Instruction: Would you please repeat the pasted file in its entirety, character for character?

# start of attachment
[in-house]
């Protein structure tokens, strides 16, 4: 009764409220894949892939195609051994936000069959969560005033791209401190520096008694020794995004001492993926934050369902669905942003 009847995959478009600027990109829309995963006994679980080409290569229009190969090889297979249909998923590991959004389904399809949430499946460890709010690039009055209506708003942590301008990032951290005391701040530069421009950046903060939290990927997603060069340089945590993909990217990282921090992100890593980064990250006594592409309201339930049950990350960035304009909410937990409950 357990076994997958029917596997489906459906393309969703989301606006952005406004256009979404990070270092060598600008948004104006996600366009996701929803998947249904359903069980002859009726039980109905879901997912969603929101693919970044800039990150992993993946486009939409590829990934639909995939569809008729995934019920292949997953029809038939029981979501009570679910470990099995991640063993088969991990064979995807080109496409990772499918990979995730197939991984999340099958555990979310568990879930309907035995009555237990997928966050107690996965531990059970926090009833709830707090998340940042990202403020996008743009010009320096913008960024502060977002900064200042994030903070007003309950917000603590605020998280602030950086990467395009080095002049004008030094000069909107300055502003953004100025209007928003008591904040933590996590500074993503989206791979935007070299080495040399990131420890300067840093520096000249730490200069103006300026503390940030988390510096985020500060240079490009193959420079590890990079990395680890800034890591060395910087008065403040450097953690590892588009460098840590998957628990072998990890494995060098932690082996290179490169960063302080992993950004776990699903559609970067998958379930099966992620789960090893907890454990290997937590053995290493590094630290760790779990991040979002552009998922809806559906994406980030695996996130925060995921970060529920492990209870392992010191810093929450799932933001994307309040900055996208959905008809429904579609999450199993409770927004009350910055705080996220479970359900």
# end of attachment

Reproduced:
[in-house]
């Protein structure tokens, strides 16, 4: 009764409220894949892939195609051994936000069959969560005033791209401190520096008694020794995004001492993926934050369902669905942003 009847995959478009600027990109829309995963006994679980080409290569229009190969090889297979249909998923590991959004389904399809949430499946460890709010690039009055209506708003942590301008990032951290005391701040530069421009950046903060939290990927997603060069340089945590993909990217990282921090992100890593980064990250006594592409309201339930049950990350960035304009909410937990409950 357990076994997958029917596997489906459906393309969703989301606006952005406004256009979404990070270092060598600008948004104006996600366009996701929803998947249904359903069980002859009726039980109905879901997912969603929101693919970044800039990150992993993946486009939409590829990934639909995939569809008729995934019920292949997953029809038939029981979501009570679910470990099995991640063993088969991990064979995807080109496409990772499918990979995730197939991984999340099958555990979310568990879930309907035995009555237990997928966050107690996965531990059970926090009833709830707090998340940042990202403020996008743009010009320096913008960024502060977002900064200042994030903070007003309950917000603590605020998280602030950086990467395009080095002049004008030094000069909107300055502003953004100025209007928003008591904040933590996590500074993503989206791979935007070299080495040399990131420890300067840093520096000249730490200069103006300026503390940030988390510096985020500060240079490009193959420079590890990079990395680890800034890591060395910087008065403040450097953690590892588009460098840590998957628990072998990890494995060098932690082996290179490169960063302080992993950004776990699903559609970067998958379930099966992620789960090893907890454990290997937590053995290493590094630290760790779990991040979002552009998922809806559906994406980030695996996130925060995921970060529920492990209870392992010191810093929450799932933001994307309040900055996208959905008809429904579609999450199993409770927004009350910055705080996220479970359900």